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Glen Pitt-Pladdy :: Blog

Venetian blinds from Fuji

After about 8 months of very light use, my Fuji FinePix E900 has given up with the apparently common Fuji "Venetian Blinds" (light horizontal lines across the image) problem.

The good stuff

The E900 is rather a unique camera in these days of ever increasing MegaPixels and ever decreasing cost and quality of those MegaPixels.

One of the key things that sets this camera apart from others is that it has a large sensor compared to similar cameras of this type. As the number of pixels on a given area goes up, the size of the photosites (the light sensing region) shrinks dramatically.  What this means is thatthe amount of light the sensor is able to pick up is greatly reduced, but the noise is not. Before someone comments - yes, I know about micro lenses, but they don't completely solve the problem, and do cause other problems.

Ok - so we just use noise reduction to fix the problem..... or not! Going back to fundamental signal processing theory, detail in the photo below the noise level can't be retrieved (ie. features burried in noise can't be told apart from noise). What this means is when we process the image to remove noise, we are also removing any details that are below the level of the noise - not good when we want a finely detailed photo. In terms of the picture, this generally means that fine textures tend to be smoothed out, or at best, turned into a very blotchy texture as the noise reduction algorithm changes it's mind about what is noise and what is texture.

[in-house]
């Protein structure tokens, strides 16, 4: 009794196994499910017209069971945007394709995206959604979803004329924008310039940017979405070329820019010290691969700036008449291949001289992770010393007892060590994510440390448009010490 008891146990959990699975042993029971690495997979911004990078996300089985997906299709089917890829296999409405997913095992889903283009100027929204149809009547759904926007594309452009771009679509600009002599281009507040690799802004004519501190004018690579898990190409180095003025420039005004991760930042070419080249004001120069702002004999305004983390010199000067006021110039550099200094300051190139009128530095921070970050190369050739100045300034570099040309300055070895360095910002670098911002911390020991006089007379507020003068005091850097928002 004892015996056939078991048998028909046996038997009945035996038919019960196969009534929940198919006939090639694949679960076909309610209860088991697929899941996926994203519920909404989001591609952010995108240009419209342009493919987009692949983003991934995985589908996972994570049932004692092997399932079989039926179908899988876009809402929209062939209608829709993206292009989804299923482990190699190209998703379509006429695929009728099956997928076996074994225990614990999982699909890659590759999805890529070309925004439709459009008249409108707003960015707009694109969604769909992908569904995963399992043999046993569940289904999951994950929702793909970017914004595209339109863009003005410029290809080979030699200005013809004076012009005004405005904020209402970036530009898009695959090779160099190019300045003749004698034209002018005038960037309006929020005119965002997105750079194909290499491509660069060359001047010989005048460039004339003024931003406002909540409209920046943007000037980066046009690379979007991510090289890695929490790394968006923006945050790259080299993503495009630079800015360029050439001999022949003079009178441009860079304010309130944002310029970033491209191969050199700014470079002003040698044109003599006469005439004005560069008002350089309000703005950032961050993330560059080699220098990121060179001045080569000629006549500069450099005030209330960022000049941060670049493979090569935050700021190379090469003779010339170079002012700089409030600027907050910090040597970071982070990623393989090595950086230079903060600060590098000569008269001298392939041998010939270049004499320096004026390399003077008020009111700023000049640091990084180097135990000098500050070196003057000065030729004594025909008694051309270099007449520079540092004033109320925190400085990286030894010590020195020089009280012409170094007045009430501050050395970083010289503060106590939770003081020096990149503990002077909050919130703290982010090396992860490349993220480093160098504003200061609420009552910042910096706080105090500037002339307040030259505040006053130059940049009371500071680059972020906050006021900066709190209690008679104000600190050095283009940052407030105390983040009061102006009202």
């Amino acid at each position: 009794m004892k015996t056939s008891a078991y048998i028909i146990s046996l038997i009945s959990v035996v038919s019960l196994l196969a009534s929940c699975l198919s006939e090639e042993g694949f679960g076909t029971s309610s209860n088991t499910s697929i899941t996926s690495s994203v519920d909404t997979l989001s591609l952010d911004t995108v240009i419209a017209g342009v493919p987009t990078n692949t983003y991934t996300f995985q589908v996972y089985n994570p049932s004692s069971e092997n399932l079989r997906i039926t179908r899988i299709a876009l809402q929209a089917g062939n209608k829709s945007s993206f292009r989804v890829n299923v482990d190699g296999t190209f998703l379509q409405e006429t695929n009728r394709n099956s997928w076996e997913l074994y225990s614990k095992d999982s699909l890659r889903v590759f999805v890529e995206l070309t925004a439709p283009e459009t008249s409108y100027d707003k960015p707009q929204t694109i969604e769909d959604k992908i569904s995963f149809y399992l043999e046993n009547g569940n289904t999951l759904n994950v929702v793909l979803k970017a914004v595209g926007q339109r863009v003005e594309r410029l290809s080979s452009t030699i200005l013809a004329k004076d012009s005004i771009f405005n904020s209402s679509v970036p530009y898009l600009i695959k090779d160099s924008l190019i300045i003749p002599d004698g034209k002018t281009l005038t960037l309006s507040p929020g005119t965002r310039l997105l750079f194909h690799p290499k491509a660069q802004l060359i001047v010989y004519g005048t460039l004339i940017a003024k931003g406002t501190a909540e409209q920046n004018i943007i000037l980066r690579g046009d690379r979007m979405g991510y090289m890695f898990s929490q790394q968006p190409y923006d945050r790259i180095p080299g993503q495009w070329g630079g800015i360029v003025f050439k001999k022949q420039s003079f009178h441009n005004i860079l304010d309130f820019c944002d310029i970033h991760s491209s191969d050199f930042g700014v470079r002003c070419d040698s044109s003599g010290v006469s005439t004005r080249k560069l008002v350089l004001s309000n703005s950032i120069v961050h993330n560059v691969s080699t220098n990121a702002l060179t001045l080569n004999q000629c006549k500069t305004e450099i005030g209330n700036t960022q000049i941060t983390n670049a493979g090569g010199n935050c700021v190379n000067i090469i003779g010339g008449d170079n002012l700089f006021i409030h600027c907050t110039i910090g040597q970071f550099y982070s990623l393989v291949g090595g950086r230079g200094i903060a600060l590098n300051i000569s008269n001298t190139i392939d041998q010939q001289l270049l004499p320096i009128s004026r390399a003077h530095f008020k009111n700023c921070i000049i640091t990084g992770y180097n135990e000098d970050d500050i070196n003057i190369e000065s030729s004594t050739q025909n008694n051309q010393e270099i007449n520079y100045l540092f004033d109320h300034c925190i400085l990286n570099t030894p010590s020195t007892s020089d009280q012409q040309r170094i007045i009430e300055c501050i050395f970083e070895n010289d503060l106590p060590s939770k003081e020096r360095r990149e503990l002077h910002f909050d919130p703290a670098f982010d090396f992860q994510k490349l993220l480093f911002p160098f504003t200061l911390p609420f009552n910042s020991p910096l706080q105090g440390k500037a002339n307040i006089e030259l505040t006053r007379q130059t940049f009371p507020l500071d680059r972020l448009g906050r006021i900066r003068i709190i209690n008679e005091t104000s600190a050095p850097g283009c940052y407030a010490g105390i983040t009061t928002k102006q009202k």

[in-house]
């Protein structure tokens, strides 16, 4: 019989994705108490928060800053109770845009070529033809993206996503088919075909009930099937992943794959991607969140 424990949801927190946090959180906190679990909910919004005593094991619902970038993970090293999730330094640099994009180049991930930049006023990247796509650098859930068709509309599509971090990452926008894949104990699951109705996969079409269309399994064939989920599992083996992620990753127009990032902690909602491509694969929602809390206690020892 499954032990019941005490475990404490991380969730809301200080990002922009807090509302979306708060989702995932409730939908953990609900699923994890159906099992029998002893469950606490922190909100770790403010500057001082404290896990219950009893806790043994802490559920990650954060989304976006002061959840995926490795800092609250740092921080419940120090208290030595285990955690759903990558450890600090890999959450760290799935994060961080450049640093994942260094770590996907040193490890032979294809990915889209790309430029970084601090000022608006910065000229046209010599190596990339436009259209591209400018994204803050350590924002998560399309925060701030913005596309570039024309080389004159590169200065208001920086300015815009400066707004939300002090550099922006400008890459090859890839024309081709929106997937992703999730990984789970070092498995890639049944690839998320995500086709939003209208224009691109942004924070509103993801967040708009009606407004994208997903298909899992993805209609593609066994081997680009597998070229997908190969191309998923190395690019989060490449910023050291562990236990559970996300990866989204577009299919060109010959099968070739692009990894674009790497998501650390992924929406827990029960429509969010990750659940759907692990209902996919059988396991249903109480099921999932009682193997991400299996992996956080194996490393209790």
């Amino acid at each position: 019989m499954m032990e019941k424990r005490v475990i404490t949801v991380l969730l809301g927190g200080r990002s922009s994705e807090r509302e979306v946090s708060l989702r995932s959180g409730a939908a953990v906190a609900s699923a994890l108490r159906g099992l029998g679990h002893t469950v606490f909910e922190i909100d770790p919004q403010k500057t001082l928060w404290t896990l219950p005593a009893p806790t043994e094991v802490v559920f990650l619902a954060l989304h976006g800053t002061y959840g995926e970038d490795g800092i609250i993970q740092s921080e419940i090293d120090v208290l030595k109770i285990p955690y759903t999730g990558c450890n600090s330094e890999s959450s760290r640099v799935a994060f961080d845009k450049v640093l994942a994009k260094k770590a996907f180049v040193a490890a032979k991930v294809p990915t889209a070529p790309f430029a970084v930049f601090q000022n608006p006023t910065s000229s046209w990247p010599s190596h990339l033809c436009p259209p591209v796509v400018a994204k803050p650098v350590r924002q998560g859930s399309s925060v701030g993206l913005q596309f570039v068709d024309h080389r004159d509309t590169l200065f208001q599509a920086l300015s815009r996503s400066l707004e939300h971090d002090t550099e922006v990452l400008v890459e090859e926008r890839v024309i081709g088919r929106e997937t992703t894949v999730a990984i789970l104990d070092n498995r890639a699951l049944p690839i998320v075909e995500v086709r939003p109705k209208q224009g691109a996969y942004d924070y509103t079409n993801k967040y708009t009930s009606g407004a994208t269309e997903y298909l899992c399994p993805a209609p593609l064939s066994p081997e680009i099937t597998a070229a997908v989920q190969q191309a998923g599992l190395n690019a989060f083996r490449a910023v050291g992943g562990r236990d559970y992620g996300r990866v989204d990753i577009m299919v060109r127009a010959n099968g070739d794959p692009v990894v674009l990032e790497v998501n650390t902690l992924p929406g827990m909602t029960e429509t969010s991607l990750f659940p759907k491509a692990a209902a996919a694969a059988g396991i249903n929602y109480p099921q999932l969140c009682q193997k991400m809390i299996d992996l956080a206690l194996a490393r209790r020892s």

The effect of noise reduction is often seen in pictures of people where hair (eyebrows particularly) get turned into a blotchy pattern of hairs and blury patches.

The big sensor in the E900 means much cleaner (and sharper) images as far less noise reduction is needed compared to a smaller sensor.  I have had very good 13x19" prints from this camera, and by that time people are stepping back to view the picture, so I could print it virtually any size and because we would view it from further away, it would still do a good print.

Fuji E900 Sample Picture

Another favourite of mine with the E900 is the RAW mode. This is commonly only found on professional cameras and instead of processing the data from the image sensor, applying noise reduction, sharpening, reducing it to 8-bit per channel, and then JPEG compressing it, RAW mode just stores everything that was captured. This means that when I get back to base, I have a complete untouched capture of the image. I can then choose how I want it processed, how much noise reduction I want, what colour balance I want, what exposure compensation I want, process it into several different layers (eg. digital grads for landscape photography, dodging and burning etc.), and store it in whatever colour depth I want. If I change my mind how I want the image processed at a later date, I just load up the RAW file and do it again. What is better - I don't have horrible noise andJPEG compression artefacts, just a nice clean image.

Fuji E900 Sample Image (stitched)